Three states or manifestations of life:
body, mind, over-mind.
Aim of men and women of highest development is equilibrium, balance, growth of the three at once; brain without physical strength is a manifestation of weakness, a disease comparable to cancerous growth or tumor; body without reasonable amount of intellect is an empty fibrous bundle of glands as ugly and little to be desired as body of a victim of some form of elephantiasis or fatty-degeneracy; over-mind without the balance of the other two is madness and a person so developed should have as much respect as a reasonable maniac and no more.
All reasoning, normal, sane and balanced men and women need and seek at certain times of their lives, certain definite physical relationships. Men and women of temperament, musicians, scientists, artists especially, need these relationships to develop and draw forth their talents. Not to desire and make every effort to develop along these natural physical lines, cripples and dwarfs the being. To shun, deny and belittle such experiences is to bury one’s talent carefully in a napkin.
When a creative scientist, artist or philosopher has been for some hours or days intent on his work, his mind often takes on an almost physical character. That is, his mind becomes his real body. His over-mind becomes his brain.
When Leonardo da Vinci worked, his brain was Leonardo, the personality, Leonardo da Vinci. He saw the faces of many of his youths and babies and young women definitely with his over-mind. The Madonna of the Rocks is not a picture. It is a window. We look through a window into the world of pure over-mind.
If I could visualise or describe that over-mind in my own case, I should say this: it seems to me that a cap is over my head, a cap of consciousness over my head, my forehead, affecting a little my eyes. Sometimes when I am in that state of consciousness, things about me appear slightly blurred as if seen under water.
Ordinary things never become quite unreal nor disproportionate. It is only an effort to readjust, to focus, seemingly a slight physical effort.
That over-mind seems a cap,like water, transparent, fluid yet with definite body, contained in a definite space. It is tike a closed sea-plant, jellY-fish or anemone.
Into that over-mind, thoughts pass and are visible like fish swimming under clear water.
The swing from normal consciousness to abnormal consciousness is accompanied by grinding discomfort of mental agony.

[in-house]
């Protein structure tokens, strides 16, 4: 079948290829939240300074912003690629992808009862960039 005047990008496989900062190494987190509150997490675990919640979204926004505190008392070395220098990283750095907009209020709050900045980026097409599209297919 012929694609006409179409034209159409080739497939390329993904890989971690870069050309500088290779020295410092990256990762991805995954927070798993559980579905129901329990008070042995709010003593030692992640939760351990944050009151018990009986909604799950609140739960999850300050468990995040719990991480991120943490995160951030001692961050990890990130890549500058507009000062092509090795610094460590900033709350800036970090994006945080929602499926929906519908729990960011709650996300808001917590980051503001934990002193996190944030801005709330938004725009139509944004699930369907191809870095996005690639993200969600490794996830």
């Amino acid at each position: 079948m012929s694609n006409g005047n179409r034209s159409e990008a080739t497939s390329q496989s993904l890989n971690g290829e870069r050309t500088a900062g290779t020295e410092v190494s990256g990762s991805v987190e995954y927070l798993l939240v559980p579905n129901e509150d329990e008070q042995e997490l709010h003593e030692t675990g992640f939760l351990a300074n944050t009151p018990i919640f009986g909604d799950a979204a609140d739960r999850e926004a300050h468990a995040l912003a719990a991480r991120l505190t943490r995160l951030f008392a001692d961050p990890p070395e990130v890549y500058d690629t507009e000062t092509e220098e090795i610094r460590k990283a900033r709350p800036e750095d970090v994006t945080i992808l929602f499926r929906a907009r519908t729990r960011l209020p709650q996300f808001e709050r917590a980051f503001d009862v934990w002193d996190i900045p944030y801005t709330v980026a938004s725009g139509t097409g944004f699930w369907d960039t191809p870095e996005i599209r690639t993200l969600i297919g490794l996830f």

I should say-to continue this jelly-fish metaphor-that long feelers reached down and through the body, that these stood to the same relation to the nervous system as the over-mind to the brain or intellect.
There is, then, a set of super-feelings. These feelings extend out and about us; as the long, floating tentacles of the jelly-fish reach
out and about him. They are not of different material, extraneous, as the physical arms and less are extraneous to the gray matter of the
directing brain. The super-feelers are part of the super-mind, as the jelly-fish feelers are the jelly-fish itself, elongated in fine threads.
I first realised this state of consciousness in my head. I visualise it just as well, now, centered in the love-region of the body or placed like a foetus in the body.
The centre of consciousness is either the brain or the love-region of the body.
Is it easier for a woman to attain this state of consciousness than for a man?
For me, it was before the birth of my child that the jelly-fish consciousness seemed to come definitely into the field or realm of the intellect or brain.
Are these jelly-fish states of consciousness interchangeable? Should we be able to think with the womb and feel with the brain? May this consciousness be centered entirely in the brain or entirely in the womb or corresponding love-region of a man’s body?
Vision is of two kinds-vision of the womb and vision of the brain. In vision of the brain, the region of consciousness is above and
about the head; when the centre of consciousness shifts and the jelly-fish is in the body, (I visualise it in my case lying on the left side with
the streamers or feelers floating up toward the brain) we have vision of the womb or love-vision.
The majority of dream and of ordinary vision is vision of the womb.
The brain and the womb are both centres of consciousness, equally important.
Most of the so-called artists of today have lost the use of their brain’ There is no way of arriving at the over-mind, except through the
intellect. To arrive at the world of over-mind vision any other way, is to be the thief that climbs into the sheep-fold.
I believe there are artists coming in the next generation, some of whom will have the secret of using their over-minds.
Over-mind artists usually come, in a group. There were the great Italians: Verrochio, Angelo, Ghiberti, the lot that preceded and followed da Vinci, including statesmen, explorers, and men and women of curious and sensitive development.
There was the great Athenian group: the dramatists, Socrates, the craftsmen and the men and women, their followers and lovers . . . .
Notes on Thought and Vision by Imagist poet H.D. (Hilda Doolittle) is an aphoristic meditation on how one works toward an ideal body-mind synthesis; a contemplation of the sources of imagination and the creative process; and a study of gender differences H.D. believed to be inherent in women’s and men’s consciousness. Here, too, is The Wise Sappho, a lyrical tribute to the great poet of Lesbos, for whom H.D. felt deep personal kinship.There is no great art period without great lovers.